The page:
My father because I finally understand him, investigating his personal history in the war and in the 32 Battalion, understanding his trauma, I have more respect for him and more empathy.
My brother because he was the artist of the house, and all I wanted to do was draw like him and honestly that is still was I would like to do.
Irmaos Verdades was something that was always played at parties when I was younger, their music comes with a lot of memory. Even after always listening to them my kizomba skills still lack but they used to carry me to another world. Paulo Flores used to inform me about what was happening in Angola. He is so poetic in his music and writing, he is a profound storyteller. Till today his music holds a lot of memory for me and they have influenced how I used spoken word and music in my art.

PD: Your practice encompasses painting, written, performance… Please elaborate on what role they play on your process and your approach with each one? (you can refine it to suits your practice).
HU: My practice encompasses performance, installation, photography, video, printmaking. My performances are often my reactions to stories that I hear in the community, most stories are imbedded in trauma, art-making has become a form of coping mechanism. I used different mediums in an attempt to archive history that is only told through stories. It also allows being to get away with some commentaries that would not be permitted to say out loud.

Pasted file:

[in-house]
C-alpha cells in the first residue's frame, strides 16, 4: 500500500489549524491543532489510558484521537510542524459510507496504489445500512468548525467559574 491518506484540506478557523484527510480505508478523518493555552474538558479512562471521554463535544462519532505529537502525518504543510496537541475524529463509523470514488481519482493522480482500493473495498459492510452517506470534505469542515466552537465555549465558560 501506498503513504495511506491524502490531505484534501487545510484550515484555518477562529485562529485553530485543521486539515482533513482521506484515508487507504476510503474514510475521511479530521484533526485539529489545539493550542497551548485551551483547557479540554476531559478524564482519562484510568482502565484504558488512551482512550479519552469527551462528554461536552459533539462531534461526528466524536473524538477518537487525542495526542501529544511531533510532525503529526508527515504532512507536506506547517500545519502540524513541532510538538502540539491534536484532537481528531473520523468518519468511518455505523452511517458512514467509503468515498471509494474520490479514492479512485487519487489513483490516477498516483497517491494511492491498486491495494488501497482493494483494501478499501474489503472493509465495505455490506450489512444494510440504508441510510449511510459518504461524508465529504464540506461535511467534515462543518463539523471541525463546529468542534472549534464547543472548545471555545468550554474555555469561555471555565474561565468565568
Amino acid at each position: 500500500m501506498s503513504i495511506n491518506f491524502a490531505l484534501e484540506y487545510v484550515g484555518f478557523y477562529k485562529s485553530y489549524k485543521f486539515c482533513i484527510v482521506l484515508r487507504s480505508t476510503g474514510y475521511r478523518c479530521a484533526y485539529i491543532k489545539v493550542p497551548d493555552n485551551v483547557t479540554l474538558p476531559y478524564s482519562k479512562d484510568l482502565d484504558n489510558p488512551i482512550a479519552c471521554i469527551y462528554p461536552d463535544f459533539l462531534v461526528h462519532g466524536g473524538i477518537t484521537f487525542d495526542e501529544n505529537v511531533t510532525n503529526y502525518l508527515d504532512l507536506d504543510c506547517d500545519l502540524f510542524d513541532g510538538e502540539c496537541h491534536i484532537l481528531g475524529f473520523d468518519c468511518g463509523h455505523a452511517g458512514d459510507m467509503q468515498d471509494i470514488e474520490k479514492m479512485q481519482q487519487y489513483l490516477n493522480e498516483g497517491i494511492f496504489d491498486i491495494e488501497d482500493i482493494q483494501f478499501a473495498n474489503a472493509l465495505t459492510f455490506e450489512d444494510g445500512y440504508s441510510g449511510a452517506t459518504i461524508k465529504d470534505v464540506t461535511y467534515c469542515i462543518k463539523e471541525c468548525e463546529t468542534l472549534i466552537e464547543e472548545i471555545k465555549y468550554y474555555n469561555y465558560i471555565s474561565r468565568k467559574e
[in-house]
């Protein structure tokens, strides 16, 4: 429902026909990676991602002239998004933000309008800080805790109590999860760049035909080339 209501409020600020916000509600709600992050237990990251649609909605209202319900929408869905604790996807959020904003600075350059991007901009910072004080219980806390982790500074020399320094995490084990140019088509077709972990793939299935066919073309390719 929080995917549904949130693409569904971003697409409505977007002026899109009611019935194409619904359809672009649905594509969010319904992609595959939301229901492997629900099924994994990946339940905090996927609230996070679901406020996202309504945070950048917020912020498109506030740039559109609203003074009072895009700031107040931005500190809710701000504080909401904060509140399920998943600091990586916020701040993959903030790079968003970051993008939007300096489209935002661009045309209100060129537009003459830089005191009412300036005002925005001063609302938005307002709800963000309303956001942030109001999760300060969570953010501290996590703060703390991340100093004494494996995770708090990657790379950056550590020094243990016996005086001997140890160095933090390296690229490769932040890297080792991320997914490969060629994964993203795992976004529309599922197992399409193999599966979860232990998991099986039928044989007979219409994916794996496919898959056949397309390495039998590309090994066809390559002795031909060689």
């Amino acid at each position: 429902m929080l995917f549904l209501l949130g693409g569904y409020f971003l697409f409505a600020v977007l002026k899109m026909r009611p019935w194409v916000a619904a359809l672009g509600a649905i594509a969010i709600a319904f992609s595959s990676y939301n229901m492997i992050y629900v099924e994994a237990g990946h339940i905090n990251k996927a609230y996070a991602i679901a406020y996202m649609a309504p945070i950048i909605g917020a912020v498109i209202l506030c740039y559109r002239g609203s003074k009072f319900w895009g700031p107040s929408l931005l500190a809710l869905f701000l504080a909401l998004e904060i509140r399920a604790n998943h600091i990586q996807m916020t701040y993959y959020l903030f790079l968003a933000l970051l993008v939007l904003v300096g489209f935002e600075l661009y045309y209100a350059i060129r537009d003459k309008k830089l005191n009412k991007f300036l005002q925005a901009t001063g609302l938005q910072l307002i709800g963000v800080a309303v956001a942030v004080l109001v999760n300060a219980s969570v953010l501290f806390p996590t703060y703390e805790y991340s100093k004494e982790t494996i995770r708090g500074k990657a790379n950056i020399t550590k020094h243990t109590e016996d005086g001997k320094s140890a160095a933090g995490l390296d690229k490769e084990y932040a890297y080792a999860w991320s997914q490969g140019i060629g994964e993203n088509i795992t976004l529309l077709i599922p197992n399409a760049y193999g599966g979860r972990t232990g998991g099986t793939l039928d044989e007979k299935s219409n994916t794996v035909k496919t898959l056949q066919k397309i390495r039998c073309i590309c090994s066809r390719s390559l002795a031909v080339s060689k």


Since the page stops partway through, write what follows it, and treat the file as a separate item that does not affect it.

Chipenda, Savimbi, Roberto and I, 2019, ©Helena Uambembe

PD: Please take us through your creative process and how different places may affect or influence your work?
HU: I usually start by going through my personal archive of interview, videos or photographs. There is an extensive research period. The is no set process, it flows naturally, depending on the content that I would like to work with or the theme. With printmaking, I usually like experimenting with different techniques. My preferred techniques are paper lithography, silk-screening and recently I have been experimenting with cyanotype.

PD: Using your past, present or on-going projects as examples, please tell us more about the themes you are dealing with, your interests and how it gives emphasis to your work?
HU: I deal with memory, collective memory, identity, location. Mt current body of work explores the year 1976 in the context of Angolan history as well as South Africa’s history. 1976 was the year that the Battalion was officially formed. The founding Soldiers force numbers start with 76. In the community, they have been nicknamed “Sete Seis”. I am looking at the circumstances that lead to that fateful year. But more especially exploring my fathers’ personal story because he is a “Sete Seis”. Through this, I am also attempting to trace my family origin.